Comment on the Autumn Statement

By Julian Chillingworth, chief investment officer, Rathbones

Yesterday’s Autumn Statement saw the Chancellor pull off a remarkable, career-reviving sleight of hand.

26 November 2015

Yesterday’s Autumn Statement saw the Chancellor pull off a remarkable, career-reviving sleight of hand. As with all great comedians, his magic required a helpful assistant and this role was performed by the Office of Budget Responsibility (OBR).

Changes by the OBR to the way it models the economy have enabled Mr Osborne to scrap much of his controversial cuts to tax credits, raise disability allowance and dramatically reduce cuts to real departmental expenditure limits, all while managing to increase the cyclically-adjusted budget surplus by the end of the current parliament by 0.1% of GDP.

If nothing else, the independent OBR certainly risks its credibility by applying such stark statistical changes to the forecasts issued alongside the July Budget. Most notably, these changes have boosted tax receipts by approximately £6 billion a year, despite no change to the forecast rate of growth, while the cost of servicing government debt was also substantially reduced from the calculation made just four months ago.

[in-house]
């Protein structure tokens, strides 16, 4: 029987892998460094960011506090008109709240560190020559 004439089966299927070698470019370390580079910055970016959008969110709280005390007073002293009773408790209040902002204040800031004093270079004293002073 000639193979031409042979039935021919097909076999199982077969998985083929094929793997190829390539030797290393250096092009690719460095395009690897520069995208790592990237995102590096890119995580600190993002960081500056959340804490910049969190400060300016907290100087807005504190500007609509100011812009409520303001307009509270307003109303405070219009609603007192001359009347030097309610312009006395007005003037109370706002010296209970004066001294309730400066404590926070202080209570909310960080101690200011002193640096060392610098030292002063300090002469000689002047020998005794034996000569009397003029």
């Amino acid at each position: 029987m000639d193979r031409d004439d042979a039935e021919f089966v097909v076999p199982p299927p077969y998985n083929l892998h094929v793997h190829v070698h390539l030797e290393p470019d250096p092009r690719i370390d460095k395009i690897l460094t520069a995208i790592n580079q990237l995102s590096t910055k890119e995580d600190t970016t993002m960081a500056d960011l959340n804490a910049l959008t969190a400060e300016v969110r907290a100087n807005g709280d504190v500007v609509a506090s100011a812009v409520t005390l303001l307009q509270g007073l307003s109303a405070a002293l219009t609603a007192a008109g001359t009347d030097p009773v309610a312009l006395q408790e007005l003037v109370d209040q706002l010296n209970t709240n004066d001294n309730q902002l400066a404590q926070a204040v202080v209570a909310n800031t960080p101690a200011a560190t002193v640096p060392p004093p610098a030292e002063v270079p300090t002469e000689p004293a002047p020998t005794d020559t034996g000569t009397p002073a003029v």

In terms of the impact on the economy, ‘fiscal drag’ (which refers to changes in the cyclically-adjusted budget) is still set to be 1.1% of GDP in the next fiscal year, in stark contrast to the US, which the latest IMF forecast indicates will return to fiscal thrust by the end of the period. This will necessitate looser monetary policy, continuing to underpin the thesis for divergent policy between the UK and the US. The fiscal drag perhaps increases the risk of a monetary policy mistake in the UK, particularly as the Bank of England may be faced with rising inflationary pressures next year.

In the coalition government’s final Budget in March, cumulative cuts to real departmental spending limits were forecast to reach £42bn by 2018/19. As of yesterday, this has fallen to a cumulative £7 billion. That’s quite a change. Companies geared into government spending, which have struggled since the general election, should respond positively. In terms of housebuilders, problems with the planning system are yet to be addressed, but the announcement favours the companies geared into social/affordable housing rather than buy-to-let.

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